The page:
British studies are up against the shifting trends seen on American campuses. The change is evident through the way the universities are focusing less on Western Europe while directing more focus on other global parts. The UK loomed significant cultural practices in the US even after the two hundred and fifty years that the United States earned its freedom from the UK its colonizer.
As a field of study, during the twentieth century, British education was inflated according to reports by the director of Indiana University and Indianapolis institute of arts as well as humanities Jason Kelly. People are concerned about other countries and interests in the world. Kelly describes the case as a productive way of thinking about the globe. Hence, the lessons are useful regarding the challenges faced by the global community. As such, the focus on other parts has led to the decline of students pursuing British courses in the past decades. Furthermore, undergraduate history courses of the British have also experienced a decline in enrollment, according to NACBS.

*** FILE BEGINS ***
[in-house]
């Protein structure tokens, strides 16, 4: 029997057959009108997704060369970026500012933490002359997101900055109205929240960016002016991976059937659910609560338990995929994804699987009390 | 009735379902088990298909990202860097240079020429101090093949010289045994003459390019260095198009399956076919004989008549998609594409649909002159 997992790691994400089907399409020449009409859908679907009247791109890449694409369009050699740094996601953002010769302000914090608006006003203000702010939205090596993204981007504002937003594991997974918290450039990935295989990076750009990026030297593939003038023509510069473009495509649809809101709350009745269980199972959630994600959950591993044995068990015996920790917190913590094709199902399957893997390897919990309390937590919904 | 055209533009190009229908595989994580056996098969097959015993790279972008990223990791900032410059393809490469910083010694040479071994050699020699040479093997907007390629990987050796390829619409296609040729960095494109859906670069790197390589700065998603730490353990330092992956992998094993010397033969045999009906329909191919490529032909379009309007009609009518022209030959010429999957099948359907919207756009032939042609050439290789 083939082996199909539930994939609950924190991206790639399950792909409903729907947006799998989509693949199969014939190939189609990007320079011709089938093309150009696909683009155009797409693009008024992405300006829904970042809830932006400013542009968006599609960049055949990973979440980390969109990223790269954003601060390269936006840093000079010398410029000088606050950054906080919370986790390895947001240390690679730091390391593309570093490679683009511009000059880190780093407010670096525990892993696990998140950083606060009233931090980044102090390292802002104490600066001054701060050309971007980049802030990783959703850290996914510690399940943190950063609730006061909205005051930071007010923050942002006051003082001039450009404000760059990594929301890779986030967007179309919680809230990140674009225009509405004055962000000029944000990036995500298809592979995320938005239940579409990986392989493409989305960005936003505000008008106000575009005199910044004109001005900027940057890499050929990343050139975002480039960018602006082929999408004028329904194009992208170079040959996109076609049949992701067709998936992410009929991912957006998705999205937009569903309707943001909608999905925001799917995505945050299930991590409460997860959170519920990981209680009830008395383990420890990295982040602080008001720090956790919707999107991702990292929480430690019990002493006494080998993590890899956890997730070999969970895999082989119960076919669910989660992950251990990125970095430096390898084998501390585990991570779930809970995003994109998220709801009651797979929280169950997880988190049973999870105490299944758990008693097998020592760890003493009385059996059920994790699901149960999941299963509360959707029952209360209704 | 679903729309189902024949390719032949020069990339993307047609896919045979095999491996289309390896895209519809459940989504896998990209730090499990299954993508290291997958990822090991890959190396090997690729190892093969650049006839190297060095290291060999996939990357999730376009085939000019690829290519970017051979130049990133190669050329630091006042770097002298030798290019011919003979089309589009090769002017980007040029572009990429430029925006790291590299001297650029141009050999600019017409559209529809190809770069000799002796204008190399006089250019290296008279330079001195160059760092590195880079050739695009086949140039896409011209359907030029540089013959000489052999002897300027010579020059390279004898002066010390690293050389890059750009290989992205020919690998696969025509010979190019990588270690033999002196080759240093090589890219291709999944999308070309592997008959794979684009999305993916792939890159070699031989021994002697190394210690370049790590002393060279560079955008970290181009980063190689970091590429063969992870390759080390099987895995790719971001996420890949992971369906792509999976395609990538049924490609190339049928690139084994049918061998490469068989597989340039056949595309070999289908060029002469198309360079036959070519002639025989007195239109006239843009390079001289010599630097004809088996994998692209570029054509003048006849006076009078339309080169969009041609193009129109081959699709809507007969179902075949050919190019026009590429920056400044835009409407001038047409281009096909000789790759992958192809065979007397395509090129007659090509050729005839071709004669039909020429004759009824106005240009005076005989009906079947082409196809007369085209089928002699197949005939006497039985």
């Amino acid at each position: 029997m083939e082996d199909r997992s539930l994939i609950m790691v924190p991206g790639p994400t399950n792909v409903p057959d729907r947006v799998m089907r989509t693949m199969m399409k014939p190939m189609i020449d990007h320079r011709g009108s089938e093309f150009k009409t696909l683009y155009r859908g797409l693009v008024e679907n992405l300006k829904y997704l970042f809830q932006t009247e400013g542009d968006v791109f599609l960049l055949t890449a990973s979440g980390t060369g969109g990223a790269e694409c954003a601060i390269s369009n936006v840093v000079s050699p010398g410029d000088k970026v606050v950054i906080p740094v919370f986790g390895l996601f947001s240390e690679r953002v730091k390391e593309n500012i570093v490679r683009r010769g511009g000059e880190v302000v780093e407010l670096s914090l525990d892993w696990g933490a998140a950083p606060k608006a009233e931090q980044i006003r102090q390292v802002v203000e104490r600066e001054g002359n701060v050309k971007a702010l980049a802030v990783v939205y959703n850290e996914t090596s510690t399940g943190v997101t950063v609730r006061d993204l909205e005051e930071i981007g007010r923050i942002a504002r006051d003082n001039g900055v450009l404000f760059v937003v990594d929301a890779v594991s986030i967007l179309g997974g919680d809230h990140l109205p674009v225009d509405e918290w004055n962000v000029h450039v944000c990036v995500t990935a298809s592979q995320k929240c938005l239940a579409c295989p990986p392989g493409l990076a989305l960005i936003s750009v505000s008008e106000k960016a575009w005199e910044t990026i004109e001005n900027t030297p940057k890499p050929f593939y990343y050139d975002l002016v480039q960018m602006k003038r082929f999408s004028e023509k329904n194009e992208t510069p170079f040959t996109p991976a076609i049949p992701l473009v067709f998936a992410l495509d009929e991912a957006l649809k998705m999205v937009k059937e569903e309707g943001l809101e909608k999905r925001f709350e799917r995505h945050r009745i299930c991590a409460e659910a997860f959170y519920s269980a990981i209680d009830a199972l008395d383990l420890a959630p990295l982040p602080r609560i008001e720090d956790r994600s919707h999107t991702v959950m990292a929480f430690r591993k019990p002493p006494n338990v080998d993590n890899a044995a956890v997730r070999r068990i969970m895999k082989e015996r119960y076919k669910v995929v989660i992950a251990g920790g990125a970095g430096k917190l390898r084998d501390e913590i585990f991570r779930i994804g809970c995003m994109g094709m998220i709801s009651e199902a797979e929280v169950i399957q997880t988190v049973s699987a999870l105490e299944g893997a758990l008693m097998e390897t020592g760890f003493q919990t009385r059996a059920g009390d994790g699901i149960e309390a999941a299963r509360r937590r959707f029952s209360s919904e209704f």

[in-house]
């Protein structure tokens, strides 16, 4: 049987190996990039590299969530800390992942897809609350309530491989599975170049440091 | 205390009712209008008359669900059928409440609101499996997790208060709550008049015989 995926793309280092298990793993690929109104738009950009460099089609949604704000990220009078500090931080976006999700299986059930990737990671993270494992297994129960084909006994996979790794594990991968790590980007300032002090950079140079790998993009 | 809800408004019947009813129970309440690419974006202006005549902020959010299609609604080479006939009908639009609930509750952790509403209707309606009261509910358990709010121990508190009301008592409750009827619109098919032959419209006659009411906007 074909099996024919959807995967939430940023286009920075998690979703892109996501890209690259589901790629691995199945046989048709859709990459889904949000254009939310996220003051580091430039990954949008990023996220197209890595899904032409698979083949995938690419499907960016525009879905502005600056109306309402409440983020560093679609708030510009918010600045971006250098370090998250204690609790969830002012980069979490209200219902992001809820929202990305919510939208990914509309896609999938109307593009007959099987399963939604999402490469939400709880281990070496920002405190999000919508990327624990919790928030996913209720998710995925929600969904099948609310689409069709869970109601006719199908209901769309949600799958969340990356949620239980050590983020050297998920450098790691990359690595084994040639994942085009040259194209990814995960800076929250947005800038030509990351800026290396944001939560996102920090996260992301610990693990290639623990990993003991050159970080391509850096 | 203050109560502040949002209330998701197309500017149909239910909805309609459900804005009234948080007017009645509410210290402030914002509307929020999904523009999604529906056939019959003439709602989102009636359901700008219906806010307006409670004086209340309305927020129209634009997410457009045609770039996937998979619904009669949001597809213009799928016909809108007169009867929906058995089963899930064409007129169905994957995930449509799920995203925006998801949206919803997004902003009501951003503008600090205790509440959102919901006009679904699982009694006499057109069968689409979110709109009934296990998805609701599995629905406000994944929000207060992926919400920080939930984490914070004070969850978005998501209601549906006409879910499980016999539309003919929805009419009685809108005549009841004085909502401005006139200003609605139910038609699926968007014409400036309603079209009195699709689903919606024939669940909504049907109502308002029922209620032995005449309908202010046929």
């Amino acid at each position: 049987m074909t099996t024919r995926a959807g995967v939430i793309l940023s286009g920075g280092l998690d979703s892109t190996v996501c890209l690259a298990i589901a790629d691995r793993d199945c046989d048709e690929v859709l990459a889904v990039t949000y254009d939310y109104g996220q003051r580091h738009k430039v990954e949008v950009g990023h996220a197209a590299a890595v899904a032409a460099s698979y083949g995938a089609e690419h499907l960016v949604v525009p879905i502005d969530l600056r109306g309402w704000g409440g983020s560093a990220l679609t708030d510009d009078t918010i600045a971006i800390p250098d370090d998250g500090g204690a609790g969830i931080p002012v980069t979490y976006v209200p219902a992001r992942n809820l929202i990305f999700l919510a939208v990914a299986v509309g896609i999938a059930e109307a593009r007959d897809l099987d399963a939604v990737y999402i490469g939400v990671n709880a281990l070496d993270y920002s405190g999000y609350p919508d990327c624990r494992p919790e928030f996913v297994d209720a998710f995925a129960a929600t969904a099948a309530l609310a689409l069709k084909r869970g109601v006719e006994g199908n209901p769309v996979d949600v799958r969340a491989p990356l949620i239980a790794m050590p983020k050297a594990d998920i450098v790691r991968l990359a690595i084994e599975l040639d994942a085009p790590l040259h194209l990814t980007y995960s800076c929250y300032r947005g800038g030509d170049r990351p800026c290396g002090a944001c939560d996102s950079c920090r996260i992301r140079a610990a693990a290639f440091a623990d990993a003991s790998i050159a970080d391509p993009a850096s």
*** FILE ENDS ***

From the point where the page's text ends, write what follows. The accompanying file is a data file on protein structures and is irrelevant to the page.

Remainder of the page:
Presently, British courses are considered by many students as old-fashioned, conservative, hide-bound, and boring. Furthermore, the discipline is seen as that of older people who are in tweed coats, hankering for the sexist or stuffy atmosphere. However, people working in the sector of the UK course have noted that the declining numbers display broader trends within humanities. Therefore, the discipline is struggling in the hands of puzzling expectations of students. The numbers of degrees in English have reduced by half since the late nineteen nineties. Besides, according to the department of education of US history alone has fallen to around forty-five percent compared to the peak time of 2007.
Moreover, the cost of colleges is exploding, and complete inflation in higher education of the US is experienced according to the historian who has specialized in Britain, a campus in Ohio University professor Vaughn. It turns out to be challenging for interested people to attend for four years in higher education institutions. However, if students participate with such considerable costs, they will want remuneration. Therefore, engineering, science tech, and maths [STEM] are the ones with a massive pay off different from social sciences and humanities.
Such a case has experienced its compounding since the financial crisis of the year 2008. Students increased fear that they cannot get employment with humanity courses after the crash. Nonetheless, all is not lost for British studies, according to the president of NACBS Paul Halliday.